Every patient and refractive
surgeon wants to achieve perfect vision correction with one
refractive surgery procedure. Unfortunately it is more difficult
to accurately predict results with a large
refractive error than with a small refractive change.
Hyperopia (farsighted, longsighted) is more difficult to correct
myopia (nearsighted, shortsighted), and
astigmatism adds to the challenge. Also, we are talking about
microsurgery on human biological tissue. Sometimes things simply
don't go as planned.
Before you have any additional surgery,
you should discuss with your doctor
CLAPIKS. This is a technique that uses eye drops to make the
cornea more malleable and Rigid Gas Permeable (RGP) contact lenses
to reshape the cornea to correct minor
overcorrection and undercorrection.
Do not be in too
much of a hurry to have enhancement surgery. Fluctuations in vision
can last several months. You want to wait until your eyes have settled
down before having an enhancement. It is common for the eye to
back toward the original refractive error. You don't want to have
additional surgery until the regression has resolved. Most enhancements
are performed between three and six months after the first surgery,
but can be performed earlier and much later. Discuss the probabilities
with your doctor before you proceed.
If you are needing enhancement surgery for conventional or custom
Epi-Lasik, it is probable that most of the required refractive
error was corrected with the first surgery.
Since smaller changes
tend to be easier to accurately predict, you should be able to reasonably
expect a good outcome, however there are exceptions.
and myopia correction are significantly different with different
techniques and different expected results. As a general rule, hyperopia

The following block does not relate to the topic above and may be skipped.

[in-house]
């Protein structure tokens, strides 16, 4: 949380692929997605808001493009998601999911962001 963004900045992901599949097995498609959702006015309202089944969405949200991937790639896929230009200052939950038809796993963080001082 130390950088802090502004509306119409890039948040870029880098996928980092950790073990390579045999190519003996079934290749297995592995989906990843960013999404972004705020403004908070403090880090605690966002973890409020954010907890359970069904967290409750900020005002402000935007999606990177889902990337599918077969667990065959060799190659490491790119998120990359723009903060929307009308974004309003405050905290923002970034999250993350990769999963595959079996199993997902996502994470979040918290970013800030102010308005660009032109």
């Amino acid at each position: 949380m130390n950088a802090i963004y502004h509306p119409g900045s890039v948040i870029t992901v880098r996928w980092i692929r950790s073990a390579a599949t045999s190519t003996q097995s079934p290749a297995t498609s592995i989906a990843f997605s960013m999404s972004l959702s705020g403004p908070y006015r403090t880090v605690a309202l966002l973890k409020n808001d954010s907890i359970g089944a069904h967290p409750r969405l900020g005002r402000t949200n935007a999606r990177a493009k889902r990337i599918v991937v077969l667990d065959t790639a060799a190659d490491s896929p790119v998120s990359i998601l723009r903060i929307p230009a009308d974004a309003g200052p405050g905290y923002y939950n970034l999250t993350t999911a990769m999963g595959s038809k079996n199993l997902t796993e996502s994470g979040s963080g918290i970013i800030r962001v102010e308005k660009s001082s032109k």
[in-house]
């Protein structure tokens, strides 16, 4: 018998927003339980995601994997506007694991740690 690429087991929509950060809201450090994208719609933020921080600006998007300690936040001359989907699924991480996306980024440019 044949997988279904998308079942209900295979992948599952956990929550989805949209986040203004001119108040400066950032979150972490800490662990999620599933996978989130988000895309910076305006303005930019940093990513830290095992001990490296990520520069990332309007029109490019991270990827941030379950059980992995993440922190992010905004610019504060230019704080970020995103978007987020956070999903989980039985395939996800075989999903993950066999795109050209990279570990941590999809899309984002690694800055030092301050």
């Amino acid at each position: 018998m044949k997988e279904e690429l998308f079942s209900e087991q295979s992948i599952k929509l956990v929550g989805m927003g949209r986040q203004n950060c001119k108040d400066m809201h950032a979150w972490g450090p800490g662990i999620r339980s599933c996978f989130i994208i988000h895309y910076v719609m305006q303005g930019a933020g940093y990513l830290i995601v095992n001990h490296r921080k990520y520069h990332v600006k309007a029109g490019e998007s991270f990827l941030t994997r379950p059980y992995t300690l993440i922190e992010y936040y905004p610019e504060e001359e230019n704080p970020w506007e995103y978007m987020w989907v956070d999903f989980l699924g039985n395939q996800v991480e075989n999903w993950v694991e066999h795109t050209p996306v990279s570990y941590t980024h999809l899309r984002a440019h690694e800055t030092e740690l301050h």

is more difficult to predictably correct than myopia (more).
If you were originally myopic and have been overcorrected into hyperopia,
you need to revisit the entire issue as if you were having surgery
for the first time. For the most part, you are having surgery for
the first time.
If your initial surgery was Lasik or Bladeless Lasik, the doctor
will probably lift the existing flap. Although the Lasik flap does
heal (more), it
does not heal the same as a cut on your arm and the Lasik flap can
be lifted years after surgery. Well, "lifted" is probably not the
right term. It is more like separating the cornea at the location
of the original flap. Bladeless Lasik flaps tend to adhere more
firmly to the underlying stroma, but they too can normally be manipulated
and lifted. It is rare that a new flap must be created for enhancement.
If your initial procedure was PRK or LASEK, the
epithelium will be manipulated during an enhancement surgery
just as it was with the initial surgery.
If your initial procedure was Epi-Lasik, you cannot have
Epi-Lasik for your enhancement. The
used to create the epithelial flap requires the
layer for stability. During the initial surgery, the Bowman's
ablated away. PRK or LASEK would be the most likely methods
for an Epi-Lasik enhancement.
If you are ready
to choose a doctor to be evaluated for Lasik or any refractive
surgery procedure, we highly recommend you consider a doctor who
has been evaluated and certified by the USAEyes nonprofit
Locate a USAEyes Evaluated & Certified Lasik Laser Eye Surgery